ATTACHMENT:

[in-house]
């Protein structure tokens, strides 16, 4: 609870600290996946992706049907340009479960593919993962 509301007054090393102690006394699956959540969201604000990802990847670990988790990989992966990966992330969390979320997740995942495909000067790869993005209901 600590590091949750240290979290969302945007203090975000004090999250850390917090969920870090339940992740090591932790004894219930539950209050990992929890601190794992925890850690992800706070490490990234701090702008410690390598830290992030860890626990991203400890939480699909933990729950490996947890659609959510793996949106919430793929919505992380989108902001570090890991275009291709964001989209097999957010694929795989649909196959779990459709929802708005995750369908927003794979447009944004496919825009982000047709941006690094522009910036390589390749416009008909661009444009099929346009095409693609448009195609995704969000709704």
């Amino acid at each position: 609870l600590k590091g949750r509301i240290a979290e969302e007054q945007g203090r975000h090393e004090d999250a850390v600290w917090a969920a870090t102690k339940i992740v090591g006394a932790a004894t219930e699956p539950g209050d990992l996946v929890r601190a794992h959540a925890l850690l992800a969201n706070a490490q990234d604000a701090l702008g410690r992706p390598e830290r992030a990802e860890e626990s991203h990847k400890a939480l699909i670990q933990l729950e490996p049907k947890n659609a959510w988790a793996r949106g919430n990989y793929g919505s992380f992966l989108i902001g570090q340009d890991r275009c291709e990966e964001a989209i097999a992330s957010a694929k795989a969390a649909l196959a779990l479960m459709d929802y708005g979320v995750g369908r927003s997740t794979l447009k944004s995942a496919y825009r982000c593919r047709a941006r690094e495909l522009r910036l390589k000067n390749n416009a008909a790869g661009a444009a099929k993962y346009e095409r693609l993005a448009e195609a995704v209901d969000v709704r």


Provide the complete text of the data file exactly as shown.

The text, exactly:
[in-house]
């Protein structure tokens, strides 16, 4: 609870600290996946992706049907340009479960593919993962 509301007054090393102690006394699956959540969201604000990802990847670990988790990989992966990966992330969390979320997740995942495909000067790869993005209901 600590590091949750240290979290969302945007203090975000004090999250850390917090969920870090339940992740090591932790004894219930539950209050990992929890601190794992925890850690992800706070490490990234701090702008410690390598830290992030860890626990991203400890939480699909933990729950490996947890659609959510793996949106919430793929919505992380989108902001570090890991275009291709964001989209097999957010694929795989649909196959779990459709929802708005995750369908927003794979447009944004496919825009982000047709941006690094522009910036390589390749416009008909661009444009099929346009095409693609448009195609995704969000709704």
């Amino acid at each position: 609870l600590k590091g949750r509301i240290a979290e969302e007054q945007g203090r975000h090393e004090d999250a850390v600290w917090a969920a870090t102690k339940i992740v090591g006394a932790a004894t219930e699956p539950g209050d990992l996946v929890r601190a794992h959540a925890l850690l992800a969201n706070a490490q990234d604000a701090l702008g410690r992706p390598e830290r992030a990802e860890e626990s991203h990847k400890a939480l699909i670990q933990l729950e490996p049907k947890n659609a959510w988790a793996r949106g919430n990989y793929g919505s992380f992966l989108i902001g570090q340009d890991r275009c291709e990966e964001a989209i097999a992330s957010a694929k795989a969390a649909l196959a779990l479960m459709d929802y708005g979320v995750g369908r927003s997740t794979l447009k944004s995942a496919y825009r982000c593919r047709a941006r690094e495909l522009r910036l390589k000067n390749n416009a008909a790869g661009a444009a099929k993962y346009e095409r693609l993005a448009e195609a995704v209901d969000v709704r």